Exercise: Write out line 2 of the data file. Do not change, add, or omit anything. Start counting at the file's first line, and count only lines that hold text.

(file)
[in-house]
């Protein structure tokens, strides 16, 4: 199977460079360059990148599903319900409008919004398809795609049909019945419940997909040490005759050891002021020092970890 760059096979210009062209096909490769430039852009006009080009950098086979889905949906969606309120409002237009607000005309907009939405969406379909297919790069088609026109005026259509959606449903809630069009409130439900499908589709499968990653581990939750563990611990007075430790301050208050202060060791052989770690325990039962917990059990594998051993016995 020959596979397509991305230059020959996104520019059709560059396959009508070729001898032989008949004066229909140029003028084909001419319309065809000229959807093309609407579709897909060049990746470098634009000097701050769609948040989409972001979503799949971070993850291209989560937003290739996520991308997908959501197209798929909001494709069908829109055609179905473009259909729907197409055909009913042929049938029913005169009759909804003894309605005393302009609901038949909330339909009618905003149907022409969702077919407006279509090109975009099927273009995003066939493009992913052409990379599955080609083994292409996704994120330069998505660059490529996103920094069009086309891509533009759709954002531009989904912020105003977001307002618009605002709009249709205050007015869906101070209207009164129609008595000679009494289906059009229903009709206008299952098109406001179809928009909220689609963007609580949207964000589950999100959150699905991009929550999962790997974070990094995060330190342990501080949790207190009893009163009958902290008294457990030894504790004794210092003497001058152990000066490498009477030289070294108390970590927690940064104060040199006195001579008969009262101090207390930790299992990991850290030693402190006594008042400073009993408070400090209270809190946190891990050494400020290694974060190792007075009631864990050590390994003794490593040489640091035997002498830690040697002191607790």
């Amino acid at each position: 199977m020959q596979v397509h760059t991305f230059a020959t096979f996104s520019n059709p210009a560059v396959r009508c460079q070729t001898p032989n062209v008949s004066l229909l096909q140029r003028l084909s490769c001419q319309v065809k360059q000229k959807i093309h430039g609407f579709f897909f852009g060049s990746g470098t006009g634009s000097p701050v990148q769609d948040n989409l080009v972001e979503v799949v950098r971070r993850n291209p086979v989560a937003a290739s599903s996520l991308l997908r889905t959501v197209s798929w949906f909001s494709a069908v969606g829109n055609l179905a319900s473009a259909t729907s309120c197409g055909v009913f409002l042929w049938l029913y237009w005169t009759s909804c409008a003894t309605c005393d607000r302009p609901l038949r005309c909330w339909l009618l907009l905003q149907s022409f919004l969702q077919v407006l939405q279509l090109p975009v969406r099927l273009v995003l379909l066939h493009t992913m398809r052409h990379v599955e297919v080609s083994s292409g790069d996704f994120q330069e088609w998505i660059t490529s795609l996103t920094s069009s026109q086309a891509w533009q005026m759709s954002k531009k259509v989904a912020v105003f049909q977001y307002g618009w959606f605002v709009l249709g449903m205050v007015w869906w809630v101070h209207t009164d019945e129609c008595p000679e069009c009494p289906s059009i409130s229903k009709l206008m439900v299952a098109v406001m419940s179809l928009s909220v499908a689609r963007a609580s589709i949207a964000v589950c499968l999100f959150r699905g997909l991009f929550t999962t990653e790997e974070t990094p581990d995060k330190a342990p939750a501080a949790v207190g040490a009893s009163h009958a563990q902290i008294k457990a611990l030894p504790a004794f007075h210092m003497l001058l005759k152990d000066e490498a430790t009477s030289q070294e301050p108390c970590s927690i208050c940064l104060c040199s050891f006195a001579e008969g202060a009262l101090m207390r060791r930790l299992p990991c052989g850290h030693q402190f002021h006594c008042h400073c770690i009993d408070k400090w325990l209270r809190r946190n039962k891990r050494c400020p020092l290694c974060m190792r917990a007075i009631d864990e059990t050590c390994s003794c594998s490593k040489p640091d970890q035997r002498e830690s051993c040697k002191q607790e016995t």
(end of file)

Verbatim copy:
């Protein structure tokens, strides 16, 4: 199977460079360059990148599903319900409008919004398809795609049909019945419940997909040490005759050891002021020092970890 760059096979210009062209096909490769430039852009006009080009950098086979889905949906969606309120409002237009607000005309907009939405969406379909297919790069088609026109005026259509959606449903809630069009409130439900499908589709499968990653581990939750563990611990007075430790301050208050202060060791052989770690325990039962917990059990594998051993016995 020959596979397509991305230059020959996104520019059709560059396959009508070729001898032989008949004066229909140029003028084909001419319309065809000229959807093309609407579709897909060049990746470098634009000097701050769609948040989409972001979503799949971070993850291209989560937003290739996520991308997908959501197209798929909001494709069908829109055609179905473009259909729907197409055909009913042929049938029913005169009759909804003894309605005393302009609901038949909330339909009618905003149907022409969702077919407006279509090109975009099927273009995003066939493009992913052409990379599955080609083994292409996704994120330069998505660059490529996103920094069009086309891509533009759709954002531009989904912020105003977001307002618009605002709009249709205050007015869906101070209207009164129609008595000679009494289906059009229903009709206008299952098109406001179809928009909220689609963007609580949207964000589950999100959150699905991009929550999962790997974070990094995060330190342990501080949790207190009893009163009958902290008294457990030894504790004794210092003497001058152990000066490498009477030289070294108390970590927690940064104060040199006195001579008969009262101090207390930790299992990991850290030693402190006594008042400073009993408070400090209270809190946190891990050494400020290694974060190792007075009631864990050590390994003794490593040489640091035997002498830690040697002191607790």